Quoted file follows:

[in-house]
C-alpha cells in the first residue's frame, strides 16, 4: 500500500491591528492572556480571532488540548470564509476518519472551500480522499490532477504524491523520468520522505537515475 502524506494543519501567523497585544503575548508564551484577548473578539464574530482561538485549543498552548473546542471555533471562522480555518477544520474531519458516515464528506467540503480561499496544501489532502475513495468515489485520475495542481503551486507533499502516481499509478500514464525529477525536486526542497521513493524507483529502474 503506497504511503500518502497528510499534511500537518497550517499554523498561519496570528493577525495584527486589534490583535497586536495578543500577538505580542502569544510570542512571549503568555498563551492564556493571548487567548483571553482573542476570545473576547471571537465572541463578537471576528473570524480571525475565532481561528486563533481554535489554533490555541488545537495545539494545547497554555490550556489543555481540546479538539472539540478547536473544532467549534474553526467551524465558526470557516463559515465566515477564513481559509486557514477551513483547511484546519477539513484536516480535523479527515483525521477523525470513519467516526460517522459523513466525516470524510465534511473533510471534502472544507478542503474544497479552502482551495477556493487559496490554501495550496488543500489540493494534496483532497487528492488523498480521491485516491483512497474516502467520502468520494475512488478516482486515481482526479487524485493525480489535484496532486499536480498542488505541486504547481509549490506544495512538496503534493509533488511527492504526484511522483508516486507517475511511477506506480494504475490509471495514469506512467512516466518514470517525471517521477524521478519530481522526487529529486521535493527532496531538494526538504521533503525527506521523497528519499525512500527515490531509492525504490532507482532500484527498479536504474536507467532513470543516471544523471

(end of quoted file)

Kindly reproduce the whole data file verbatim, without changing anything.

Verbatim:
[in-house]
C-alpha cells in the first residue's frame, strides 16, 4: 500500500491591528492572556480571532488540548470564509476518519472551500480522499490532477504524491523520468520522505537515475 502524506494543519501567523497585544503575548508564551484577548473578539464574530482561538485549543498552548473546542471555533471562522480555518477544520474531519458516515464528506467540503480561499496544501489532502475513495468515489485520475495542481503551486507533499502516481499509478500514464525529477525536486526542497521513493524507483529502474 503506497504511503500518502497528510499534511500537518497550517499554523498561519496570528493577525495584527486589534490583535497586536495578543500577538505580542502569544510570542512571549503568555498563551492564556493571548487567548483571553482573542476570545473576547471571537465572541463578537471576528473570524480571525475565532481561528486563533481554535489554533490555541488545537495545539494545547497554555490550556489543555481540546479538539472539540478547536473544532467549534474553526467551524465558526470557516463559515465566515477564513481559509486557514477551513483547511484546519477539513484536516480535523479527515483525521477523525470513519467516526460517522459523513466525516470524510465534511473533510471534502472544507478542503474544497479552502482551495477556493487559496490554501495550496488543500489540493494534496483532497487528492488523498480521491485516491483512497474516502467520502468520494475512488478516482486515481482526479487524485493525480489535484496532486499536480498542488505541486504547481509549490506544495512538496503534493509533488511527492504526484511522483508516486507517475511511477506506480494504475490509471495514469506512467512516466518514470517525471517521477524521478519530481522526487529529486521535493527532496531538494526538504521533503525527506521523497528519499525512500527515490531509492525504490532507482532500484527498479536504474536507467532513470543516471544523471